Preventing Your Pipes from Freezing

November 9, 2017

Freezing pipes are a very real danger, no matter where you live. In fact, for those who live in warmer climates, the risk of freezing pipes may be even higher in the event that there is an unusual cold spell, since many people might be unprepared for the uncommon weather and their plumbing may be equally so. Regardless of where you live, as a property-owner you should remain conscious of changing weather and never forget these simple solutions to avoiding disaster.

Let’s start with a quick science lesson. Unlike most other liquids, when water freezes, it expands because of its molecular bond. In water, hydrogen atoms tend to form a line between oxygen atoms, but that shape can be more fluid with the effect of thermal energy to shake it out of place. However, when temperatures cool, that thermal energy drops and water molecules become more rigid, forcing a very open crystalline structure. As a result, the overall substance grows in size, a prospect that can prove problematic when contained within something that can’t expand with it.

There are few things you can do to prevent this explosive reaction without reintroducing thermal energy, or heat. Practically speaking, there are a number of ways to do this and only one you should definitely avoid.

Insulation

As mentioned before, many people might be surprised to learn that their plumbing is not insulated either as a result of improper installation or the impression that a need is not present for warmer climates. Not to worry! You can still do this yourself. You can purchase foam/rubber insulation to wrap around the pipes in your crawl spaces, basement, and of course under your bathroom and kitchen sinks. Where you can find exposed pipes, give them a little wrap.

Heat Tape

Insulation will help your pipes retain a warmer temperature, but for more of a proactive approach, try applying tape with heating properties to your exposed pipes. There are two options that you can choose from. The first type activates its heat when it senses that pipes have grown too cold. The second must be plugged in and unplugged when no longer required. However, it’s important to keep in mind that these products have safety precautions that you should follow to prevent fire danger.

Drip

Probably one of the easiest things you can do to help prevent your pipes from freezing is to keep the faucets on a constant drip. In addition to the expansion of water once it reaches freezing, pressure can build up in your pipes as a result of dropping temperatures. Opening that system with an activated faucet can reduce that pressure from building and save you a lot of money, despite a slightly higher water bill. You don’t need to turn the water on full-blast either! A little goes a long way.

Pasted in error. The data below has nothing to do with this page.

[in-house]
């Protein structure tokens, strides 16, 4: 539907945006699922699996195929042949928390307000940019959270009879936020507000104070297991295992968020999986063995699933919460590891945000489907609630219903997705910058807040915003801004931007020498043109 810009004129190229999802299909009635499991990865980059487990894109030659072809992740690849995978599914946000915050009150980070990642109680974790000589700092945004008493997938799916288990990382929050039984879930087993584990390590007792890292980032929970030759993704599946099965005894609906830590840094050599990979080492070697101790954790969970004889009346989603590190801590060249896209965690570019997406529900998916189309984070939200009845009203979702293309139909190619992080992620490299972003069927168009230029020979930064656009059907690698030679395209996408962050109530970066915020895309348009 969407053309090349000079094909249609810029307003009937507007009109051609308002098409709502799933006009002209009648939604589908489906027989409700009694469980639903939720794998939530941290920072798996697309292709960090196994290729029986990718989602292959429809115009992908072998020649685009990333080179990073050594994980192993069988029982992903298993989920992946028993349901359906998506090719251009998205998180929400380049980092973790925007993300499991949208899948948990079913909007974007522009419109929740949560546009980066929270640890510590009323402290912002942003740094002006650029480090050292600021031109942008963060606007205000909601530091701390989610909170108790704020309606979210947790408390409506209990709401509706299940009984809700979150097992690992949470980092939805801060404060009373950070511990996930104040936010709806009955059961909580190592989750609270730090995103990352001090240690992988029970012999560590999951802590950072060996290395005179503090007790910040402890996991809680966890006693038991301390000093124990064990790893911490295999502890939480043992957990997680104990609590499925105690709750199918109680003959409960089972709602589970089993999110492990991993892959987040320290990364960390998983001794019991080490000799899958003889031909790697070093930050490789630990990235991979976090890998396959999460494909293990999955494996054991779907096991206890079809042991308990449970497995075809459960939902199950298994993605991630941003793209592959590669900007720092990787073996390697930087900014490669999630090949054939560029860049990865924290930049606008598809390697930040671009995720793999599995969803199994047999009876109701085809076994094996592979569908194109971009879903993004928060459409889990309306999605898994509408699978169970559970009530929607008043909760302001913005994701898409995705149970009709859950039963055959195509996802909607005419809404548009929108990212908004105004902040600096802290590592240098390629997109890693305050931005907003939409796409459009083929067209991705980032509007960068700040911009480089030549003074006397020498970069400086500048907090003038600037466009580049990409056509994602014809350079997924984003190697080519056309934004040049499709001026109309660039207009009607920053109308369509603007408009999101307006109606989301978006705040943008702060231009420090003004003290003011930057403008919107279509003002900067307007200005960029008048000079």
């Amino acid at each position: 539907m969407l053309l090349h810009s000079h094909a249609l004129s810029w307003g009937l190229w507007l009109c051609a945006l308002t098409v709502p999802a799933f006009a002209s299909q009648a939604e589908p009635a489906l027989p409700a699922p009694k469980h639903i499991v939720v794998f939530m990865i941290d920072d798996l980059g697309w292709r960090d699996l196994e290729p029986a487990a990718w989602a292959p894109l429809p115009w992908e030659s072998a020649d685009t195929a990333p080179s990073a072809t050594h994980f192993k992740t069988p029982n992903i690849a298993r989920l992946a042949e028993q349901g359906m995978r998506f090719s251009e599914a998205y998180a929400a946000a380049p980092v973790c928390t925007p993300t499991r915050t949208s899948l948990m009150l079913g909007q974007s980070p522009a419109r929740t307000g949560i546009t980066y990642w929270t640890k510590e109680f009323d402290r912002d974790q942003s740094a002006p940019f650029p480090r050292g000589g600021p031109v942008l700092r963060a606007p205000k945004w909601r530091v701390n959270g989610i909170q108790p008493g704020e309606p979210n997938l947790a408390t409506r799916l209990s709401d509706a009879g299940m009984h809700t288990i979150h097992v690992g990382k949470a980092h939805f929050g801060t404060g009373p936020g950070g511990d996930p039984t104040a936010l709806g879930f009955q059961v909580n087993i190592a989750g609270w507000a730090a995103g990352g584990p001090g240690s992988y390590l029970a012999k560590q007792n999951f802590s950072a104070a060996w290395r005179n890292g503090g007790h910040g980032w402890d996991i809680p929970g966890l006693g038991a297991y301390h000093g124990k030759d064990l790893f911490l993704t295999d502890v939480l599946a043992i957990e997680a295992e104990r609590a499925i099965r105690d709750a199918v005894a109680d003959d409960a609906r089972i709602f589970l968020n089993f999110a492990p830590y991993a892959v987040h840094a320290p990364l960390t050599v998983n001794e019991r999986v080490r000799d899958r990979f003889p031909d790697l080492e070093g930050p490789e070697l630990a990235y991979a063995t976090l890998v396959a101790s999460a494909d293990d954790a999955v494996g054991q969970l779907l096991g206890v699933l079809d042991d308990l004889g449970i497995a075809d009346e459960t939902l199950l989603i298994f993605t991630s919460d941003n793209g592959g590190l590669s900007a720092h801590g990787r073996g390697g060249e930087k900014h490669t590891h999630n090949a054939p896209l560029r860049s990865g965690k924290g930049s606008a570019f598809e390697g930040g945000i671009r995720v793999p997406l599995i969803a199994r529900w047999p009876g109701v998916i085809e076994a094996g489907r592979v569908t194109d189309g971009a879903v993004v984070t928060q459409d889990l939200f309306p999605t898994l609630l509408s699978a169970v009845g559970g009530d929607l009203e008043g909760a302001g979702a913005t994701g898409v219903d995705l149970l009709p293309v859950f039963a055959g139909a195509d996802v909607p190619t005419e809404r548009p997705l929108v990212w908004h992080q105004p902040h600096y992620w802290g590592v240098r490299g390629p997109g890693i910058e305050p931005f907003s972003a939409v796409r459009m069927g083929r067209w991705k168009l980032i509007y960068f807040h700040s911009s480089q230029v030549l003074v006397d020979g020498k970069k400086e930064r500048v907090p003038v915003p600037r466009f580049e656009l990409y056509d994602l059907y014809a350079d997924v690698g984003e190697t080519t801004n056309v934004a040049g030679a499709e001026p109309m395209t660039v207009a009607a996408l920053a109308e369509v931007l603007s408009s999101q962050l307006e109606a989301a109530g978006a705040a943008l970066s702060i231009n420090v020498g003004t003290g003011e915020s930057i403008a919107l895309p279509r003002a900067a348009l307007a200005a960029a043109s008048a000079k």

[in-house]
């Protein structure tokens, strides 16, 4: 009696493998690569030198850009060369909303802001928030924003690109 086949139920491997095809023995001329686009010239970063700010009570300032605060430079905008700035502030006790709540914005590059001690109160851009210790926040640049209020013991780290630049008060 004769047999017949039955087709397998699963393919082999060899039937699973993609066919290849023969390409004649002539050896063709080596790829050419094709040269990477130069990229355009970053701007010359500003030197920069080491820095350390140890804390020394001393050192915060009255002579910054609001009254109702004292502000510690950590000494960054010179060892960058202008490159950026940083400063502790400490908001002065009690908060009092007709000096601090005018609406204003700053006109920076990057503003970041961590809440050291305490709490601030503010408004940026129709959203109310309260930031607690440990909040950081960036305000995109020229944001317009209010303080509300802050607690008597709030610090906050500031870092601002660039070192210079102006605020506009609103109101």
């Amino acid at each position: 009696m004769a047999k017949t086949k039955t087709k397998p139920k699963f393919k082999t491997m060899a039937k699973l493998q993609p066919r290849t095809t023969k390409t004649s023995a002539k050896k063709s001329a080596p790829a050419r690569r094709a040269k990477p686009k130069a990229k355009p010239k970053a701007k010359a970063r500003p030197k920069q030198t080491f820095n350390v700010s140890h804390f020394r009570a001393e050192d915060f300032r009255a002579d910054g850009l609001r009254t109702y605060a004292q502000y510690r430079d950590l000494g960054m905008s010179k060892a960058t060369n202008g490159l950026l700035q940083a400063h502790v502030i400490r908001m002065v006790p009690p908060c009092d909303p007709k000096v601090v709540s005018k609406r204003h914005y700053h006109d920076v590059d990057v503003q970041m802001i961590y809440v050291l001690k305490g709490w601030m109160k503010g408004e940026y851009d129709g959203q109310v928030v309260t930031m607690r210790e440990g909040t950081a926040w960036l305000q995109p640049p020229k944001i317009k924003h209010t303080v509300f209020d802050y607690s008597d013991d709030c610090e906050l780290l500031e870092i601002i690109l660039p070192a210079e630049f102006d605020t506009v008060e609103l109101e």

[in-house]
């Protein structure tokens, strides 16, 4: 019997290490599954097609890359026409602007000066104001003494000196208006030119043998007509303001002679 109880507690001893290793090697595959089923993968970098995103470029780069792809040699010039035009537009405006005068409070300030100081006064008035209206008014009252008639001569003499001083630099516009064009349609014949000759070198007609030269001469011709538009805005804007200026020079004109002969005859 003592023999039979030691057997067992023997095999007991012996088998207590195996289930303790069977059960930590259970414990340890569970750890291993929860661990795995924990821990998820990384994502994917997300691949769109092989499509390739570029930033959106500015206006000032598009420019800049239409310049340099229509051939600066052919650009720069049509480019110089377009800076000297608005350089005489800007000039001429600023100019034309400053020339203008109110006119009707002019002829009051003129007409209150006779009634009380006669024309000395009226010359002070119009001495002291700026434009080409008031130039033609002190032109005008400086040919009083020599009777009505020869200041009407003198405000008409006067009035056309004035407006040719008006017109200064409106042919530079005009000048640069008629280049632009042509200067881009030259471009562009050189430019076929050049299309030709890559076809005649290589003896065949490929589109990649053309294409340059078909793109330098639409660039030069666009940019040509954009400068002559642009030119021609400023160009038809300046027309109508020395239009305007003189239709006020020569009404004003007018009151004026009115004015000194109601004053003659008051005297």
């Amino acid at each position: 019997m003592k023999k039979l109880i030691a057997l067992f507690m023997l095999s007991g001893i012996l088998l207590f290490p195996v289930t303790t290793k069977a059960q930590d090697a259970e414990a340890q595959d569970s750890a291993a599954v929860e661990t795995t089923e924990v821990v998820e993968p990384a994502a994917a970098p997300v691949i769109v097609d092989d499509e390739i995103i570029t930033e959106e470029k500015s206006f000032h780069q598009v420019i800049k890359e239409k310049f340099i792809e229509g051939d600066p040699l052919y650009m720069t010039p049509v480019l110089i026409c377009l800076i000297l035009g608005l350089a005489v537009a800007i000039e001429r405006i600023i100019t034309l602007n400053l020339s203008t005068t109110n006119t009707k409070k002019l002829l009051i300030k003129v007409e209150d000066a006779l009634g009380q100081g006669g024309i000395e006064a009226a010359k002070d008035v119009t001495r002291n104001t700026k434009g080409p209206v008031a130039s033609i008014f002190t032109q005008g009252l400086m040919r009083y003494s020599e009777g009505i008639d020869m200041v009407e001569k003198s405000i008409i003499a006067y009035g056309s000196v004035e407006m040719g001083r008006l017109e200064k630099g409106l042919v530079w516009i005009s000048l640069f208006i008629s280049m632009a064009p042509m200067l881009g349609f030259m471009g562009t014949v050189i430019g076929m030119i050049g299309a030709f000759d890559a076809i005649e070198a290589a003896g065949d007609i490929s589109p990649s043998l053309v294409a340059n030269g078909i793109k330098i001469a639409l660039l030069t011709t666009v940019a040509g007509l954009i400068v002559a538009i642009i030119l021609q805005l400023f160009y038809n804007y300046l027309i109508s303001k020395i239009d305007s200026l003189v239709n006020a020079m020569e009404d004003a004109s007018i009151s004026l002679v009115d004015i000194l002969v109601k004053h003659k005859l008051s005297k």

Turn up the Heat

It’s probably no secret to you that turning the heat on within your property can prevent your pipes from freezing, but how warm should you make it? Similar to the previous tip, spending a little more on your utilities can save you a lot compared to the damage of your property through burst pipes. However, if you want to be a little more frugal about it, we recommend keeping the temperature in your home above 50 degrees to avoid any mess.

Open Cabinets

If you’ve followed the last tip, then the interior of your property will be warmer than the exterior (at least we hope so!). But behind the cabinet doors beneath your kitchen and bathroom sinks, heat can get blocked out. To ensure that the heat reaches everywhere it’s meant to, open those cabinet doors and get those pipes exposed to the higher temperature. If you’ve got children or pets, make sure to take the time to remove any harmful cleaning products that might be stored down there too!

With these tips, you should be properly prepared for the coming winter months. However, you might recall that we mentioned at the beginning of this post that there is at least one method you should refrain from using when trying to prevent frozen pipes. That would be open flame. Don’t use open flame. Seriously.

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